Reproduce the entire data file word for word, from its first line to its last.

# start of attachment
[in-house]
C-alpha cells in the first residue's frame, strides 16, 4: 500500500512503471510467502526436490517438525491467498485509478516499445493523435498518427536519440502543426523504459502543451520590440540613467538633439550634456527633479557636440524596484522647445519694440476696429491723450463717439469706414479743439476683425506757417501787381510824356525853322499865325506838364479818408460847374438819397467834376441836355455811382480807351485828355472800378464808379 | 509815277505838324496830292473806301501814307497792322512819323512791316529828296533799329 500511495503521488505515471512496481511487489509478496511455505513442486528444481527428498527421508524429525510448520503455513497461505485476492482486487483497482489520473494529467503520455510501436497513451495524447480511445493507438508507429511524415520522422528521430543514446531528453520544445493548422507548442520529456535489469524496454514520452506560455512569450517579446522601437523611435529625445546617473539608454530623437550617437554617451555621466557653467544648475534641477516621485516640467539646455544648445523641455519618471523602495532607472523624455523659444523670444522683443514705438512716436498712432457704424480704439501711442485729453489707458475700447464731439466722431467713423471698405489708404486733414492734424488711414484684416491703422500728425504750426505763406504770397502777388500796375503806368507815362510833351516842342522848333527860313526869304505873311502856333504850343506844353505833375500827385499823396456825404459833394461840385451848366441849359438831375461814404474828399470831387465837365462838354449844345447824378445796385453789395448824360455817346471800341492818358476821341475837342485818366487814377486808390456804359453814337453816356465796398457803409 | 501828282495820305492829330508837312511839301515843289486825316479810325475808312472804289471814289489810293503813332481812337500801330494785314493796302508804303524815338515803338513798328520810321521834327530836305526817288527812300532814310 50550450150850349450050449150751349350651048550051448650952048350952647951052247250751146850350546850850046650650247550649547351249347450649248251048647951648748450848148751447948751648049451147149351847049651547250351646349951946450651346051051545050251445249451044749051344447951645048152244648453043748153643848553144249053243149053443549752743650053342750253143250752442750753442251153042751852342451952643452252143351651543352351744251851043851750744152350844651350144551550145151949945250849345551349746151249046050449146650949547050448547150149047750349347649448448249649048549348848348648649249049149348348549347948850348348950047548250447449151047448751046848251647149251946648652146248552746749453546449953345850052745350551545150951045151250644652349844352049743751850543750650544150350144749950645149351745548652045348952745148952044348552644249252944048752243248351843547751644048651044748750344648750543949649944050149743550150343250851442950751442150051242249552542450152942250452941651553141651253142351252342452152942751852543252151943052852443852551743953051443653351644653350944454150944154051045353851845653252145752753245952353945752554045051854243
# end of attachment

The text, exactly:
[in-house]
C-alpha cells in the first residue's frame, strides 16, 4: 500500500512503471510467502526436490517438525491467498485509478516499445493523435498518427536519440502543426523504459502543451520590440540613467538633439550634456527633479557636440524596484522647445519694440476696429491723450463717439469706414479743439476683425506757417501787381510824356525853322499865325506838364479818408460847374438819397467834376441836355455811382480807351485828355472800378464808379 | 509815277505838324496830292473806301501814307497792322512819323512791316529828296533799329 500511495503521488505515471512496481511487489509478496511455505513442486528444481527428498527421508524429525510448520503455513497461505485476492482486487483497482489520473494529467503520455510501436497513451495524447480511445493507438508507429511524415520522422528521430543514446531528453520544445493548422507548442520529456535489469524496454514520452506560455512569450517579446522601437523611435529625445546617473539608454530623437550617437554617451555621466557653467544648475534641477516621485516640467539646455544648445523641455519618471523602495532607472523624455523659444523670444522683443514705438512716436498712432457704424480704439501711442485729453489707458475700447464731439466722431467713423471698405489708404486733414492734424488711414484684416491703422500728425504750426505763406504770397502777388500796375503806368507815362510833351516842342522848333527860313526869304505873311502856333504850343506844353505833375500827385499823396456825404459833394461840385451848366441849359438831375461814404474828399470831387465837365462838354449844345447824378445796385453789395448824360455817346471800341492818358476821341475837342485818366487814377486808390456804359453814337453816356465796398457803409 | 501828282495820305492829330508837312511839301515843289486825316479810325475808312472804289471814289489810293503813332481812337500801330494785314493796302508804303524815338515803338513798328520810321521834327530836305526817288527812300532814310 50550450150850349450050449150751349350651048550051448650952048350952647951052247250751146850350546850850046650650247550649547351249347450649248251048647951648748450848148751447948751648049451147149351847049651547250351646349951946450651346051051545050251445249451044749051344447951645048152244648453043748153643848553144249053243149053443549752743650053342750253143250752442750753442251153042751852342451952643452252143351651543352351744251851043851750744152350844651350144551550145151949945250849345551349746151249046050449146650949547050448547150149047750349347649448448249649048549348848348648649249049149348348549347948850348348950047548250447449151047448751046848251647149251946648652146248552746749453546449953345850052745350551545150951045151250644652349844352049743751850543750650544150350144749950645149351745548652045348952745148952044348552644249252944048752243248351843547751644048651044748750344648750543949649944050149743550150343250851442950751442150051242249552542450152942250452941651553141651253142351252342452152942751852543252151943052852443852551743953051443653351644653350944454150944154051045353851845653252145752753245952353945752554045051854243